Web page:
Damaged myelin doesn't trigger multiple sclerosis, scientists at the University of Zurich and elsewhere have found, discrediting a long-held theory about the deadly disease.
Many have believed that the death of cells known as oligodendrocytes, which produce the myelin sheath in the brain and spinal cord, triggers the neuromuscular disease that leads to a loss of muscular control, vision, balance and sensation, without significant immune system involvement. The disease itself has long been known to be an autoimmune condition, where the body's defenses attack the myelin. What's at issue here is determining the actual trigger that brings on the disease in the first place.
This group of scientists now asserts that that theory no longer has any standing. To come to this conclusion, they explain that they induced myelin defects in mice without triggering their autoimmune system, and no MS-autoimmune disease cropped up. Subsequent tests focused on myelin damage and triggering an autoimmune response, but as before, the mice didn't develop anything resembling MS, the researchers noted in their announcement of the study findings.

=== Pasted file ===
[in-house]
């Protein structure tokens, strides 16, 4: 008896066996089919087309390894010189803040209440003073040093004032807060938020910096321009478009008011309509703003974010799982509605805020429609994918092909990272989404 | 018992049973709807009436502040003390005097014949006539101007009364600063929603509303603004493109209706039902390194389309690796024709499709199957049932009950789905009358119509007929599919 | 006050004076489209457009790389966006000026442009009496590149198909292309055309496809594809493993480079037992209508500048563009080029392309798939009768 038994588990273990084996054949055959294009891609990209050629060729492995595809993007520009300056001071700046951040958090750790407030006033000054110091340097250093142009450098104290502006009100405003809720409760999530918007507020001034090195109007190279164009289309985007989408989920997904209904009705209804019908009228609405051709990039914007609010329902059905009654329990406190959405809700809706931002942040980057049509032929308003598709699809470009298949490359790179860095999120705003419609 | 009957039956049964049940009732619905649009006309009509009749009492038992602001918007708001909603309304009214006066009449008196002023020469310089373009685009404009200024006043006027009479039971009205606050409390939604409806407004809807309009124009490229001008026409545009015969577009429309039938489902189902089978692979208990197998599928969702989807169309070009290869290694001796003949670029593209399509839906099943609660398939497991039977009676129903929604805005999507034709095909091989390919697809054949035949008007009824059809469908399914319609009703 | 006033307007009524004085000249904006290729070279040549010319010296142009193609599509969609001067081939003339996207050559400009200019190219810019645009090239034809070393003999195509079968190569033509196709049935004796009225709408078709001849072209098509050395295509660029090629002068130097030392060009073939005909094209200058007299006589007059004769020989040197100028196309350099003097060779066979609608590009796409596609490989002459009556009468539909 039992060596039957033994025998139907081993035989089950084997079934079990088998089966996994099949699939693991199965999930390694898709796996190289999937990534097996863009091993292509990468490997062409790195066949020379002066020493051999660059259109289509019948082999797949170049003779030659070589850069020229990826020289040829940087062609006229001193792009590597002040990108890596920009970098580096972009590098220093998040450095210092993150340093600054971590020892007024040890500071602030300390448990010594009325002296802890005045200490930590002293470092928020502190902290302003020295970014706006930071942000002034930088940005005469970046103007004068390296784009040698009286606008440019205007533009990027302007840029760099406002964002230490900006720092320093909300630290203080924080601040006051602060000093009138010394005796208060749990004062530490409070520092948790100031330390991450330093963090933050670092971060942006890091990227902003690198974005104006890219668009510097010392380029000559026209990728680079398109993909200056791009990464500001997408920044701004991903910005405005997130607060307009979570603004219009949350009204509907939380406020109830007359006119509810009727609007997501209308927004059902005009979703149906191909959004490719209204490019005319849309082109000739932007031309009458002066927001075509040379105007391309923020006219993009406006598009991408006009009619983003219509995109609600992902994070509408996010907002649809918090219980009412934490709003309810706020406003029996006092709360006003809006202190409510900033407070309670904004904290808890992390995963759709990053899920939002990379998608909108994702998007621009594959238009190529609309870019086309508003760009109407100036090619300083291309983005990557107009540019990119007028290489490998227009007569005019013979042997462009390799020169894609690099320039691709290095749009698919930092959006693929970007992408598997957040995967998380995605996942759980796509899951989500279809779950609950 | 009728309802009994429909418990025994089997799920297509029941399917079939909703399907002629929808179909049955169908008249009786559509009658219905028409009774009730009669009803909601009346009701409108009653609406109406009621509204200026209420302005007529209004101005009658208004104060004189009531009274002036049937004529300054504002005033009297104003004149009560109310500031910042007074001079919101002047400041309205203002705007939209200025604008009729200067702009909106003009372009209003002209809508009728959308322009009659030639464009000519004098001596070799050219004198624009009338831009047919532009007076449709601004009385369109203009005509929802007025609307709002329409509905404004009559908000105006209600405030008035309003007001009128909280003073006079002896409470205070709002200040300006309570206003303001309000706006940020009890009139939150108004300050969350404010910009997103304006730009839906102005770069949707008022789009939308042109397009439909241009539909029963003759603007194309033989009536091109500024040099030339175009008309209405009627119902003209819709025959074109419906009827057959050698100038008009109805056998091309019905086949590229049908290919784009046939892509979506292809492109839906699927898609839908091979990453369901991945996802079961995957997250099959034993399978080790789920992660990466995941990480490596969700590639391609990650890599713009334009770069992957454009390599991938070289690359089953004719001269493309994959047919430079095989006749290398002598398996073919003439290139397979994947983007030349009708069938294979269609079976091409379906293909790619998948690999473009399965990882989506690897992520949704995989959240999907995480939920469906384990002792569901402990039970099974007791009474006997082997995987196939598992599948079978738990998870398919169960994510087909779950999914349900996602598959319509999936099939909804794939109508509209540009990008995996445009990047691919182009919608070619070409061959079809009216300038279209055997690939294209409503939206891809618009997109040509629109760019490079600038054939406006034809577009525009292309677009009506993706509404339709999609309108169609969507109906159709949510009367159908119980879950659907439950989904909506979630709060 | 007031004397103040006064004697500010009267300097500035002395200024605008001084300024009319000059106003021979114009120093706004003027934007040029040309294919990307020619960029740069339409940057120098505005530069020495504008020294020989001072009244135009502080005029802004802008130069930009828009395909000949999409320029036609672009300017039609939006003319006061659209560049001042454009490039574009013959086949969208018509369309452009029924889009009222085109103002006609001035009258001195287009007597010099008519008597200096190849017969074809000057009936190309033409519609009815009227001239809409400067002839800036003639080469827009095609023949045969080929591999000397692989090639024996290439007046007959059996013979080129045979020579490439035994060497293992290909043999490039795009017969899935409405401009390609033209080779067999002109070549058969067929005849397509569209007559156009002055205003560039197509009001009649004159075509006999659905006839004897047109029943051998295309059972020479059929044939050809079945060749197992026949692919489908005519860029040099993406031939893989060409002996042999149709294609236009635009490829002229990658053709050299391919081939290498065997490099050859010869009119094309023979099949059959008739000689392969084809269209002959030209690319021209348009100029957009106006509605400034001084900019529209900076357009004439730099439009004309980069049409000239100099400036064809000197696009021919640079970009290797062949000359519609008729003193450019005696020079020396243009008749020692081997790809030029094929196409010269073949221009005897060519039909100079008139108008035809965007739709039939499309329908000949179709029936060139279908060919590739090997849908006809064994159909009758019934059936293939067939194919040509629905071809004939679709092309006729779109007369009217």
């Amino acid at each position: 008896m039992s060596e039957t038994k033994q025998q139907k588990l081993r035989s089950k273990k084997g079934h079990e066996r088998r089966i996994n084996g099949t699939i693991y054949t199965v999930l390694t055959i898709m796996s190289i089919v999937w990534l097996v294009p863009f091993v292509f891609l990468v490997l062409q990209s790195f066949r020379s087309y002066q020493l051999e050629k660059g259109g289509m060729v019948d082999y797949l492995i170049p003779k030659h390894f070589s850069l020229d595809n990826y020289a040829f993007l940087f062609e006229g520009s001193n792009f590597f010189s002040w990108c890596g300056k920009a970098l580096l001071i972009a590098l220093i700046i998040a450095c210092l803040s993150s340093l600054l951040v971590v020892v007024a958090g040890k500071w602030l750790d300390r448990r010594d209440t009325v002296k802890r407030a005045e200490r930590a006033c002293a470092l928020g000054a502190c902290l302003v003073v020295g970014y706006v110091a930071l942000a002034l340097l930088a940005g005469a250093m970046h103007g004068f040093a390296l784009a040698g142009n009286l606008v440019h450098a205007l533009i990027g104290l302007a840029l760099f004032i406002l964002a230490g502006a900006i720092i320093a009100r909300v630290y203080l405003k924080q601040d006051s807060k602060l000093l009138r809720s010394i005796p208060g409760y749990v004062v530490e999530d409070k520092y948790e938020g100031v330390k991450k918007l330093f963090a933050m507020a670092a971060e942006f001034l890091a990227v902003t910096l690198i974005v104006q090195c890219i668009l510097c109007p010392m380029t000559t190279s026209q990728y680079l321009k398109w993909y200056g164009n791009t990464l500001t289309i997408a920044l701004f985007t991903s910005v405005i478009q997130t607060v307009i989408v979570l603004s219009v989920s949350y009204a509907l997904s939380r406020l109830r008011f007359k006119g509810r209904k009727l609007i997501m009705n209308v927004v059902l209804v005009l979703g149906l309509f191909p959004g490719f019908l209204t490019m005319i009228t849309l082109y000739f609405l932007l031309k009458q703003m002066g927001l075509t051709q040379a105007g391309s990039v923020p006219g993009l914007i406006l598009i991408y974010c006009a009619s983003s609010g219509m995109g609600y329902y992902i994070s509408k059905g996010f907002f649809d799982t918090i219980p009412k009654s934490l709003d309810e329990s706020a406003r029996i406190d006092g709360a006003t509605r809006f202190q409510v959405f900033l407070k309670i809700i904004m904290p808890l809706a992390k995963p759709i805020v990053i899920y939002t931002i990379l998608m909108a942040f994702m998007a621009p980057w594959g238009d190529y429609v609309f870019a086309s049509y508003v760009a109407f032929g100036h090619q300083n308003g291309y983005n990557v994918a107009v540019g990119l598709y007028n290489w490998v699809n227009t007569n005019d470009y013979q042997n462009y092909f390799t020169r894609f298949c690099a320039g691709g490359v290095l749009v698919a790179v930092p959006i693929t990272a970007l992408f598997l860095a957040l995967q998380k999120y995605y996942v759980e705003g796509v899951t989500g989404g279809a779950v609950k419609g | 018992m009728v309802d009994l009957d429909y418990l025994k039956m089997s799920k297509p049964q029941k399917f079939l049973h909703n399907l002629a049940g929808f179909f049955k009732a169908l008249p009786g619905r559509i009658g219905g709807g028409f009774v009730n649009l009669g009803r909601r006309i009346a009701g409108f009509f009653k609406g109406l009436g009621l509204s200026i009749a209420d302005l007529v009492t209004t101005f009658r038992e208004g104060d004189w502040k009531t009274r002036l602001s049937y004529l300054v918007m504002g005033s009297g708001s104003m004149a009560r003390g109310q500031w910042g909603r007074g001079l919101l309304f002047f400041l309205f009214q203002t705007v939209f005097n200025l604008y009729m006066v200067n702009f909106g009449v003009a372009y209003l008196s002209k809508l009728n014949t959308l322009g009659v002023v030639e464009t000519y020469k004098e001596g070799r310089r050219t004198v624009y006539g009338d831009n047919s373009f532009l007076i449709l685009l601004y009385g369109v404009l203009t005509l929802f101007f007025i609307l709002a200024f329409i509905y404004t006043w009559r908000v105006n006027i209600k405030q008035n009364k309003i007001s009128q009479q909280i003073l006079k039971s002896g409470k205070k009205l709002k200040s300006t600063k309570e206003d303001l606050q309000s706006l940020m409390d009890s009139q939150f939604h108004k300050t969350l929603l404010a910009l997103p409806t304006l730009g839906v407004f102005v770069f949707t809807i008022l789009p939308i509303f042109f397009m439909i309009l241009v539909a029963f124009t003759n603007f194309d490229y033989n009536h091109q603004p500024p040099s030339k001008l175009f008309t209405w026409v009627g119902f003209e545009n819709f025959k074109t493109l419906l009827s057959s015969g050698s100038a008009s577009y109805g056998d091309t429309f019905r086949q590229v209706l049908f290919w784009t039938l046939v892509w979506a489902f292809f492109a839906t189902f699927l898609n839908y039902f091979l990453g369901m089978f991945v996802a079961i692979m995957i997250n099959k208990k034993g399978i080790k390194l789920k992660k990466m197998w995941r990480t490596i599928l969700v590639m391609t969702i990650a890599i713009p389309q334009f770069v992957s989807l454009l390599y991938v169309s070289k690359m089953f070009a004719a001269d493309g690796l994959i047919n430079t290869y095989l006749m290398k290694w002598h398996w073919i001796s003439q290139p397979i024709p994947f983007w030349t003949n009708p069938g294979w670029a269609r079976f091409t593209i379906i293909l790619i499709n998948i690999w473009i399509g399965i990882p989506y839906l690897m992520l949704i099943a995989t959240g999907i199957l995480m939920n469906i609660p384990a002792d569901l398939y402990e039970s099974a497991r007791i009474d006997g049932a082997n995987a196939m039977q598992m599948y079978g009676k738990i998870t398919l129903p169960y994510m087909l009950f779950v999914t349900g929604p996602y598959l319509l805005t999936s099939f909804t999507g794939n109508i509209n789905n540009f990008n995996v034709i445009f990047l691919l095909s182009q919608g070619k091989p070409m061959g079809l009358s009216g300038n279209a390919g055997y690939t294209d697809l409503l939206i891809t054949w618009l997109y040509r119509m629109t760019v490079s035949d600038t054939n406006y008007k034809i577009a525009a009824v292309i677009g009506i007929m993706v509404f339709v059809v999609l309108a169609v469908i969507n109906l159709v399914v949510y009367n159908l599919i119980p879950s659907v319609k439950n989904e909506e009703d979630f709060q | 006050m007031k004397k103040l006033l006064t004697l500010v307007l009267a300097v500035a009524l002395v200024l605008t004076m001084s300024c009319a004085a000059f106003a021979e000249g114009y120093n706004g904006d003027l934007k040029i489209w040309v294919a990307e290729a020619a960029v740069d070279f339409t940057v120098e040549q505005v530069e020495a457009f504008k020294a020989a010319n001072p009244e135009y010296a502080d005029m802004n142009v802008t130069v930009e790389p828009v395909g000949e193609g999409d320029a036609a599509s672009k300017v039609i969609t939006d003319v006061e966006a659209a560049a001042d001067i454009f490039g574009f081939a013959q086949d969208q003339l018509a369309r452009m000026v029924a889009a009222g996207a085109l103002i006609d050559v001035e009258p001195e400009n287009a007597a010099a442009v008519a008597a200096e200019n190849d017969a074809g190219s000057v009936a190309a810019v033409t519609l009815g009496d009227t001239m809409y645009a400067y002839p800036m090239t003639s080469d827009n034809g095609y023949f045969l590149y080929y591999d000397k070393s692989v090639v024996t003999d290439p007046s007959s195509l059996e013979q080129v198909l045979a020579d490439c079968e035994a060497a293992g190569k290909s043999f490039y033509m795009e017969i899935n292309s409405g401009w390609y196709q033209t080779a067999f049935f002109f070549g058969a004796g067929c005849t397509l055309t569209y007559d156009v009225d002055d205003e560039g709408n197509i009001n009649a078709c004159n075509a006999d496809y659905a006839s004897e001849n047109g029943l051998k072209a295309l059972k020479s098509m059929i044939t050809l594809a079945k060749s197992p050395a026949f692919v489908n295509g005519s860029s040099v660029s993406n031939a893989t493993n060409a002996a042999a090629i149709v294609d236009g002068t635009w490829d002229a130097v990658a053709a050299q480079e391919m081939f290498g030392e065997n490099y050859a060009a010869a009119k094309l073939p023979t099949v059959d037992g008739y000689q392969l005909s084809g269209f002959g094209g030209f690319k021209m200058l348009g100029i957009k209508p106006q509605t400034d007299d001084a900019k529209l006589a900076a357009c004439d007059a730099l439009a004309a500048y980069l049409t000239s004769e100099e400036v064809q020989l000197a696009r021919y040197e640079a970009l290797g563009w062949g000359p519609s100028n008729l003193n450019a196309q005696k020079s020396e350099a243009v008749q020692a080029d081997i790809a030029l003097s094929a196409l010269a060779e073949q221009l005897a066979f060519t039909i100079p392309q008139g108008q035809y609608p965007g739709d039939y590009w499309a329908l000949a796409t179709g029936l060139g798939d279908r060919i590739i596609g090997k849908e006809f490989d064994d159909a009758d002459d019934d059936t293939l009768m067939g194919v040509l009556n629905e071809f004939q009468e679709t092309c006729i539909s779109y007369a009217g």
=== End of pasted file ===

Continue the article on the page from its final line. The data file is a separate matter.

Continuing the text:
This discovery is a small step, in some ways. But part of finding out what causes a disease, and hopefully how to cure it, is to rule out (or prove) long-standing beliefs and theories about what brought on the disease in the first place. The researchers say their finding will help push future research into what triggers MS away from the brain, and closer to the immune system. So if their own finding holds, they've taken one crucial step forward in MS research, looking beyond drugs already on the market from Biogen Idec ($BIIB) and others that help manage the disease but don't cure it.
Further details of the finding are published in Nature Neuroscience.
(Editor's Note: This article updates an earlier version that lacked mention of the researchers' finding as part of a full study, as well as the study's place of publication.)
- here's the release
- read the journal abstract